For two and a half decades, Reagan disciples have aggressively attacked American government and consciously tried to make it weaker, and they are succeeding.  

     It is almost as if, while they are preaching the spread of democracy in another region of the world, they have forgotten that we already have a democracy here. Itís almost as if they have forgotten the legacy of the founding fathers, who gave us a government that is supposed to reflect the will of the people. A government that has been characterized by leaders such as Abraham Lincoln and Franklin Delano Roosevelt as a government of the people, by the people and for the people. Now that has been lost. 

     American government is a democracy. So why do national Republicans hate it so much? 

     It is a mystery to me. 

     It is clear, however, that under George Bush, government canít respond to a disaster, canít protect working people, canít help senior citizens, and canít manage a war that it started with no justification. 

     Meanwhile, under an incompetent administration that either couldnít or wouldnít interpret intelligence correctly, American military deaths continue. I would like to pay tribute now to two more brave Pennsylvanians who lost their lives in Iraq.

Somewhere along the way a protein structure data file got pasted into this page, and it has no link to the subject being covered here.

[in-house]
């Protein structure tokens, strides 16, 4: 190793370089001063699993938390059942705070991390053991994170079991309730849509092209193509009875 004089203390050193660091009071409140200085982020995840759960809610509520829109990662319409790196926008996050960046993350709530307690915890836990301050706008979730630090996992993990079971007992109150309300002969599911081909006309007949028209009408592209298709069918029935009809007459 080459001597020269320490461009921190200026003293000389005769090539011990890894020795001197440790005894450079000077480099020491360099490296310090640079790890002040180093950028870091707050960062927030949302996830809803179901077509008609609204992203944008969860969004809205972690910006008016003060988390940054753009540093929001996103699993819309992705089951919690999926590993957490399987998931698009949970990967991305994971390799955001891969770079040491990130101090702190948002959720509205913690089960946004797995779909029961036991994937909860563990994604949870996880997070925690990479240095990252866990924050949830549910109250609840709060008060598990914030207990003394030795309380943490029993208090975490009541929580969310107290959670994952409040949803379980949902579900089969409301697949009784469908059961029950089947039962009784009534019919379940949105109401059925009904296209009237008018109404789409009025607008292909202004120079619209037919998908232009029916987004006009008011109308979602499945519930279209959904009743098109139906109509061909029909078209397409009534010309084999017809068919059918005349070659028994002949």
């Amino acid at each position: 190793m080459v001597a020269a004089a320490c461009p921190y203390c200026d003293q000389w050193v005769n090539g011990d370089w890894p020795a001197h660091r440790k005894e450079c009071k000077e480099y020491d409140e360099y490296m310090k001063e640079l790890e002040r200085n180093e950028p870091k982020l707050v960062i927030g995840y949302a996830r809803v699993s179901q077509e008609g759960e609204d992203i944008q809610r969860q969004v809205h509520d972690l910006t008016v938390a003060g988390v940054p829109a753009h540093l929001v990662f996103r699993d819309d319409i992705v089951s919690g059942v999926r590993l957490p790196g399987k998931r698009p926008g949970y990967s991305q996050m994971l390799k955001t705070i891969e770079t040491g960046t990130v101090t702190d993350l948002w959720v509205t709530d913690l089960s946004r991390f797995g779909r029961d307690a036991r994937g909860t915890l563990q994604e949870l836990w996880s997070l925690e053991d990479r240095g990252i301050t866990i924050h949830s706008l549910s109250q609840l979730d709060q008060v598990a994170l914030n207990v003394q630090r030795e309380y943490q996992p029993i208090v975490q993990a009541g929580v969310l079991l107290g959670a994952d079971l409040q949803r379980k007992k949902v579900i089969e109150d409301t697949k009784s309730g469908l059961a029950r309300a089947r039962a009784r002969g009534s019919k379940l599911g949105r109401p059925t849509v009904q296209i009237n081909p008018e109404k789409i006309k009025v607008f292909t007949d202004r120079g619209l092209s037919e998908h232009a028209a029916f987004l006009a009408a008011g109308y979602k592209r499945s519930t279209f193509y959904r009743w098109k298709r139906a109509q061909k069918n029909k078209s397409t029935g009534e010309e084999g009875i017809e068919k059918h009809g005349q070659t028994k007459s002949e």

Sergeant 1st Class Brent A. Adams, age 40, of West View, died in Ramadi, on Dec. 1, when an improvised explosive device detonated near his military truck during combat operations.  Adams was assigned to the Army National Guard's 2nd Brigade Combat Team, 28th Infantry Division. 

     Private Dylan R. Paytas, age 20, of Freedom, died in Baqubah, Iraq, on Nov. 16, from multiple gunshot wounds.  Paytas was assigned to the 3rd Brigade Troops Battalion, 3rd Infantry Division. 

     Meanwhile, George Bush told the American people three weeks ago that he is confident we will capture Osama bin Laden. I guess heís just as confident now as he was on September 14, 2001 when he spoke in front of the rubble of the World Trade Center and promised us that Osama bin Laden could run but could not hide.

Copyright 2000 Sen. Vincent J. Fumo